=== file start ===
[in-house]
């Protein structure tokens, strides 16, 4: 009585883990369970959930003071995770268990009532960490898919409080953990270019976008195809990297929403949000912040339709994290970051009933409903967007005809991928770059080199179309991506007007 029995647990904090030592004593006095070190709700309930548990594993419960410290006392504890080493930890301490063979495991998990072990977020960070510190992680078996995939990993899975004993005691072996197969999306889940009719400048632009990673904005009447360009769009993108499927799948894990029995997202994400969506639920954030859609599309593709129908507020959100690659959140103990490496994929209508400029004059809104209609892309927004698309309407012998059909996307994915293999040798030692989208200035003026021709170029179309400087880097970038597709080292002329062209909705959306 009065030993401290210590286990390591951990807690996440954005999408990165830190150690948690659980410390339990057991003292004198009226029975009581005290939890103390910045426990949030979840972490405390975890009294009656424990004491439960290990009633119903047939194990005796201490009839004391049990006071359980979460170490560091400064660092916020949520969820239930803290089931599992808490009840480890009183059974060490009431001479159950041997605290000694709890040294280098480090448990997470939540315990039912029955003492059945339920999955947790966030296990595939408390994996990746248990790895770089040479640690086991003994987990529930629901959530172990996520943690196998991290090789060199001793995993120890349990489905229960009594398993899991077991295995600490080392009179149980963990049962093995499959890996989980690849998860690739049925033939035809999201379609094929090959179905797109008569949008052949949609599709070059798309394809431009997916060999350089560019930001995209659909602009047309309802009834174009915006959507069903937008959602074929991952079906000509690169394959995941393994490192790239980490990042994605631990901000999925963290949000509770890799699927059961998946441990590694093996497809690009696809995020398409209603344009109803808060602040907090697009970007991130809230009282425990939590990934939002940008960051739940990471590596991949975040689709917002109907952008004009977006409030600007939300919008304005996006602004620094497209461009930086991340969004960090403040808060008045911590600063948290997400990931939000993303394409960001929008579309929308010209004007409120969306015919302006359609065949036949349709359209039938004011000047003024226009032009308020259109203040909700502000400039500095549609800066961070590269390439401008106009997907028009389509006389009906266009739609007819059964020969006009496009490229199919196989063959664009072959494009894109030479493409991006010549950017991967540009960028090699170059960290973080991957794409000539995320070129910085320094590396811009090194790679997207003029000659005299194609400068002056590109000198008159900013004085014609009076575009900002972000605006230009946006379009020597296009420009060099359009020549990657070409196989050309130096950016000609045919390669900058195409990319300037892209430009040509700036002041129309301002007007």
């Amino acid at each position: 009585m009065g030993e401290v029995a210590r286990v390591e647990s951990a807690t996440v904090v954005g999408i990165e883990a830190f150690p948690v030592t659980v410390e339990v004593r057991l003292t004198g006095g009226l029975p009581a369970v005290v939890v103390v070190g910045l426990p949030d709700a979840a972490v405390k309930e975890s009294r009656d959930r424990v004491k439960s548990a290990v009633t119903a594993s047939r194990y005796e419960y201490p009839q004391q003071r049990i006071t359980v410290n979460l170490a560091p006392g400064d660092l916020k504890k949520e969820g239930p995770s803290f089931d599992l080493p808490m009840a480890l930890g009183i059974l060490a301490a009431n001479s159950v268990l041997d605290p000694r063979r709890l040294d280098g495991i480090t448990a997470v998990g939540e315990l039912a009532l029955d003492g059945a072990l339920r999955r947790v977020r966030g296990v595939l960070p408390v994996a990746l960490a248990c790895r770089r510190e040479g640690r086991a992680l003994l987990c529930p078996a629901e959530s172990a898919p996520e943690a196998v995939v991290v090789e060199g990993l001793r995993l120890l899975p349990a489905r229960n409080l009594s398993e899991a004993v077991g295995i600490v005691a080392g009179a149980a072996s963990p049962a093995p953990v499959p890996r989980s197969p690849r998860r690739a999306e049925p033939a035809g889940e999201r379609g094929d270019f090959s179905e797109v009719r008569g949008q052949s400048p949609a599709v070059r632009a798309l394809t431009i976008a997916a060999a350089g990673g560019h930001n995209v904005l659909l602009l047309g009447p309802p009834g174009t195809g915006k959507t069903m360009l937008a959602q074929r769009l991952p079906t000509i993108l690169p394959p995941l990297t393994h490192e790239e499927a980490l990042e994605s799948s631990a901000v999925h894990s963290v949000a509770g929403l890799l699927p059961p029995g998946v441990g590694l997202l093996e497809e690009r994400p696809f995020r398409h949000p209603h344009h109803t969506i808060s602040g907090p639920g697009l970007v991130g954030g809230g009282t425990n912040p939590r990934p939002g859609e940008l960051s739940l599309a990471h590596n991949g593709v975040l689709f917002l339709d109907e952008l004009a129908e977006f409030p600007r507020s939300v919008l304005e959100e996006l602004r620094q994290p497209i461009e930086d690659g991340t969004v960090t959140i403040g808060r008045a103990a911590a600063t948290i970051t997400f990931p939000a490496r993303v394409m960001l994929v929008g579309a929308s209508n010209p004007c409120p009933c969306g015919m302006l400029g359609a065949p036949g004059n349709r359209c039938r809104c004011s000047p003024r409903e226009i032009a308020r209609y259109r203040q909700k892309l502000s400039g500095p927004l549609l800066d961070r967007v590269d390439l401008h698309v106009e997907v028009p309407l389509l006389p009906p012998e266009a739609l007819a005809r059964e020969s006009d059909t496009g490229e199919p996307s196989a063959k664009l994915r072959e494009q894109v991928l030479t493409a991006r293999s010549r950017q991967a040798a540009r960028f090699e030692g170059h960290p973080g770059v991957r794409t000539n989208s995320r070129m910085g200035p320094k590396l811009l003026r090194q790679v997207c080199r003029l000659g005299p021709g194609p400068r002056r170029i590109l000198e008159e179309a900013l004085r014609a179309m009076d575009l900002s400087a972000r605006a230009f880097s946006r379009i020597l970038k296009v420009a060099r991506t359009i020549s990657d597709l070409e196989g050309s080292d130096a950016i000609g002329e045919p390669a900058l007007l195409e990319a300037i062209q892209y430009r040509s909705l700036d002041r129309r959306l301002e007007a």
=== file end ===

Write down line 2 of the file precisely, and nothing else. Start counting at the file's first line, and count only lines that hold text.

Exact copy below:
């Protein structure tokens, strides 16, 4: 009585883990369970959930003071995770268990009532960490898919409080953990270019976008195809990297929403949000912040339709994290970051009933409903967007005809991928770059080199179309991506007007 029995647990904090030592004593006095070190709700309930548990594993419960410290006392504890080493930890301490063979495991998990072990977020960070510190992680078996995939990993899975004993005691072996197969999306889940009719400048632009990673904005009447360009769009993108499927799948894990029995997202994400969506639920954030859609599309593709129908507020959100690659959140103990490496994929209508400029004059809104209609892309927004698309309407012998059909996307994915293999040798030692989208200035003026021709170029179309400087880097970038597709080292002329062209909705959306 009065030993401290210590286990390591951990807690996440954005999408990165830190150690948690659980410390339990057991003292004198009226029975009581005290939890103390910045426990949030979840972490405390975890009294009656424990004491439960290990009633119903047939194990005796201490009839004391049990006071359980979460170490560091400064660092916020949520969820239930803290089931599992808490009840480890009183059974060490009431001479159950041997605290000694709890040294280098480090448990997470939540315990039912029955003492059945339920999955947790966030296990595939408390994996990746248990790895770089040479640690086991003994987990529930629901959530172990996520943690196998991290090789060199001793995993120890349990489905229960009594398993899991077991295995600490080392009179149980963990049962093995499959890996989980690849998860690739049925033939035809999201379609094929090959179905797109008569949008052949949609599709070059798309394809431009997916060999350089560019930001995209659909602009047309309802009834174009915006959507069903937008959602074929991952079906000509690169394959995941393994490192790239980490990042994605631990901000999925963290949000509770890799699927059961998946441990590694093996497809690009696809995020398409209603344009109803808060602040907090697009970007991130809230009282425990939590990934939002940008960051739940990471590596991949975040689709917002109907952008004009977006409030600007939300919008304005996006602004620094497209461009930086991340969004960090403040808060008045911590600063948290997400990931939000993303394409960001929008579309929308010209004007409120969306015919302006359609065949036949349709359209039938004011000047003024226009032009308020259109203040909700502000400039500095549609800066961070590269390439401008106009997907028009389509006389009906266009739609007819059964020969006009496009490229199919196989063959664009072959494009894109030479493409991006010549950017991967540009960028090699170059960290973080991957794409000539995320070129910085320094590396811009090194790679997207003029000659005299194609400068002056590109000198008159900013004085014609009076575009900002972000605006230009946006379009020597296009420009060099359009020549990657070409196989050309130096950016000609045919390669900058195409990319300037892209430009040509700036002041129309301002007007």